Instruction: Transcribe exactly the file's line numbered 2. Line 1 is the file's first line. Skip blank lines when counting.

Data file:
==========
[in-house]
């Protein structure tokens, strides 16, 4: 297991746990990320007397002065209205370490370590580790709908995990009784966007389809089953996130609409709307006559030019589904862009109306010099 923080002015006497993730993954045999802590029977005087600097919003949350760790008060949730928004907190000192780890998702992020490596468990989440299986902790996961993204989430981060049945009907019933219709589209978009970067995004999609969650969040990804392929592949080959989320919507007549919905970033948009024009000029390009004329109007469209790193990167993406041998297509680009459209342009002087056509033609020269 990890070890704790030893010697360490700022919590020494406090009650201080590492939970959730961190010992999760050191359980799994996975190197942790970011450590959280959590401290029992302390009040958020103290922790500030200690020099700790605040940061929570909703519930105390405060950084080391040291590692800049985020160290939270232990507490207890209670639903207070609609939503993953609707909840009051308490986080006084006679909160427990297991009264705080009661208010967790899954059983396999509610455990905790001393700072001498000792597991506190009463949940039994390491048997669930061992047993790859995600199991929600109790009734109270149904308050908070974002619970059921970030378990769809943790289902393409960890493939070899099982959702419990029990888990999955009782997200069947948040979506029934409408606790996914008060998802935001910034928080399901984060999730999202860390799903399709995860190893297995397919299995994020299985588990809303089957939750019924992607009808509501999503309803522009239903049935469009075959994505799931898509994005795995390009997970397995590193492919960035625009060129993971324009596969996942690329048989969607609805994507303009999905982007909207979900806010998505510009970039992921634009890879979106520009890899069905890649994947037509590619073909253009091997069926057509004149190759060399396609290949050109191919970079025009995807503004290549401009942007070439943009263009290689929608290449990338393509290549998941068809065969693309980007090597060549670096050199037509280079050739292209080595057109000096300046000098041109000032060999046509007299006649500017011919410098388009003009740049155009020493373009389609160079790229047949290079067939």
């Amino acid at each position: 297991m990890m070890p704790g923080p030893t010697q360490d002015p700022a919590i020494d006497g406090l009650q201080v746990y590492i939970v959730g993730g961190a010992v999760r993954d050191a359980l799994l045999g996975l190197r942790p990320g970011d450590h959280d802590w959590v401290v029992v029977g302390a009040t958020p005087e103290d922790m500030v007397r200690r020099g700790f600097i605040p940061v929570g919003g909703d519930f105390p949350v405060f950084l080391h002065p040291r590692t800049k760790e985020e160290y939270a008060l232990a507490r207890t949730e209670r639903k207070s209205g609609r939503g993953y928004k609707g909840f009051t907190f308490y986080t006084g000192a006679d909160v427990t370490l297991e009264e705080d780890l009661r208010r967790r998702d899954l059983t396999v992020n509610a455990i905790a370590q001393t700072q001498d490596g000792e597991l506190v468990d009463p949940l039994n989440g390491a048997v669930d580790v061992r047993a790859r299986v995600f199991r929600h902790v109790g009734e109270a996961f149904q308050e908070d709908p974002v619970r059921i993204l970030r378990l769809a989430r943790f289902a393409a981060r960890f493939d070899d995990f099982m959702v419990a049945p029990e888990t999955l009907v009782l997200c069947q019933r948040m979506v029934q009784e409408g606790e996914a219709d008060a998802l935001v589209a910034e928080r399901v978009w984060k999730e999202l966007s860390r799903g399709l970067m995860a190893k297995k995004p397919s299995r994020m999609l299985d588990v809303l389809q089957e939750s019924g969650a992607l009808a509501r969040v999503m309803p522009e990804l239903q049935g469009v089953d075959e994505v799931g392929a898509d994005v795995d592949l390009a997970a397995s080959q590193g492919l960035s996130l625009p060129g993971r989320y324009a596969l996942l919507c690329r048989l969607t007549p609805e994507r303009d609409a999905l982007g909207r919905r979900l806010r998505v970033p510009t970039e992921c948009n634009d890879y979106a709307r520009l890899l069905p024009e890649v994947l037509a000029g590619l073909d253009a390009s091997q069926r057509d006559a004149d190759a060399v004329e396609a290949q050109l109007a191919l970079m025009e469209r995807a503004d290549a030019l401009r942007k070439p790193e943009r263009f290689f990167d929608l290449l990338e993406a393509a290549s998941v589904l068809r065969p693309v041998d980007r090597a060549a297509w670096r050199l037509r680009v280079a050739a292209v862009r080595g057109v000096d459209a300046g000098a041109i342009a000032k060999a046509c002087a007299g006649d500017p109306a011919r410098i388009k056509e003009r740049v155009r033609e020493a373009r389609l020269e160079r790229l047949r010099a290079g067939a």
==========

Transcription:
């Protein structure tokens, strides 16, 4: 297991746990990320007397002065209205370490370590580790709908995990009784966007389809089953996130609409709307006559030019589904862009109306010099 923080002015006497993730993954045999802590029977005087600097919003949350760790008060949730928004907190000192780890998702992020490596468990989440299986902790996961993204989430981060049945009907019933219709589209978009970067995004999609969650969040990804392929592949080959989320919507007549919905970033948009024009000029390009004329109007469209790193990167993406041998297509680009459209342009002087056509033609020269 990890070890704790030893010697360490700022919590020494406090009650201080590492939970959730961190010992999760050191359980799994996975190197942790970011450590959280959590401290029992302390009040958020103290922790500030200690020099700790605040940061929570909703519930105390405060950084080391040291590692800049985020160290939270232990507490207890209670639903207070609609939503993953609707909840009051308490986080006084006679909160427990297991009264705080009661208010967790899954059983396999509610455990905790001393700072001498000792597991506190009463949940039994390491048997669930061992047993790859995600199991929600109790009734109270149904308050908070974002619970059921970030378990769809943790289902393409960890493939070899099982959702419990029990888990999955009782997200069947948040979506029934409408606790996914008060998802935001910034928080399901984060999730999202860390799903399709995860190893297995397919299995994020299985588990809303089957939750019924992607009808509501999503309803522009239903049935469009075959994505799931898509994005795995390009997970397995590193492919960035625009060129993971324009596969996942690329048989969607609805994507303009999905982007909207979900806010998505510009970039992921634009890879979106520009890899069905890649994947037509590619073909253009091997069926057509004149190759060399396609290949050109191919970079025009995807503004290549401009942007070439943009263009290689929608290449990338393509290549998941068809065969693309980007090597060549670096050199037509280079050739292209080595057109000096300046000098041109000032060999046509007299006649500017011919410098388009003009740049155009020493373009389609160079790229047949290079067939």